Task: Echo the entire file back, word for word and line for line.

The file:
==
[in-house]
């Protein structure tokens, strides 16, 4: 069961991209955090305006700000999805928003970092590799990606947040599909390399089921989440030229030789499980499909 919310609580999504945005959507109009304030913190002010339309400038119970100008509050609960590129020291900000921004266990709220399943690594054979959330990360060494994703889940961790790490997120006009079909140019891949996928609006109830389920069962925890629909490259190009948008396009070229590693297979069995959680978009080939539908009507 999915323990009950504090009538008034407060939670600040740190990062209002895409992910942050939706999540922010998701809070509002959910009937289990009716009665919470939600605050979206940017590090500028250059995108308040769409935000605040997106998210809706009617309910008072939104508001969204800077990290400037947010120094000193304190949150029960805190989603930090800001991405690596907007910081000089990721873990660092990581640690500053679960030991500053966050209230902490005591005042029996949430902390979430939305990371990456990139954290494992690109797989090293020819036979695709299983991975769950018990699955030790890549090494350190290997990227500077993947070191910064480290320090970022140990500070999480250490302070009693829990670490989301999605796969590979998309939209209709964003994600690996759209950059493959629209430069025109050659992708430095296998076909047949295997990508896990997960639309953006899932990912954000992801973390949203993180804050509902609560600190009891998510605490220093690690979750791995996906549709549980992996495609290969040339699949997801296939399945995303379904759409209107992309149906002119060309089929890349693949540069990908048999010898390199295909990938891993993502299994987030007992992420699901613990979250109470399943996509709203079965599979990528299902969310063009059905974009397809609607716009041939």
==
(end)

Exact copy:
[in-house]
């Protein structure tokens, strides 16, 4: 069961991209955090305006700000999805928003970092590799990606947040599909390399089921989440030229030789499980499909 919310609580999504945005959507109009304030913190002010339309400038119970100008509050609960590129020291900000921004266990709220399943690594054979959330990360060494994703889940961790790490997120006009079909140019891949996928609006109830389920069962925890629909490259190009948008396009070229590693297979069995959680978009080939539908009507 999915323990009950504090009538008034407060939670600040740190990062209002895409992910942050939706999540922010998701809070509002959910009937289990009716009665919470939600605050979206940017590090500028250059995108308040769409935000605040997106998210809706009617309910008072939104508001969204800077990290400037947010120094000193304190949150029960805190989603930090800001991405690596907007910081000089990721873990660092990581640690500053679960030991500053966050209230902490005591005042029996949430902390979430939305990371990456990139954290494992690109797989090293020819036979695709299983991975769950018990699955030790890549090494350190290997990227500077993947070191910064480290320090970022140990500070999480250490302070009693829990670490989301999605796969590979998309939209209709964003994600690996759209950059493959629209430069025109050659992708430095296998076909047949295997990508896990997960639309953006899932990912954000992801973390949203993180804050509902609560600190009891998510605490220093690690979750791995996906549709549980992996495609290969040339699949997801296939399945995303379904759409209107992309149906002119060309089929890349693949540069990908048999010898390199295909990938891993993502299994987030007992992420699901613990979250109470399943996509709203079965599979990528299902969310063009059905974009397809609607716009041939």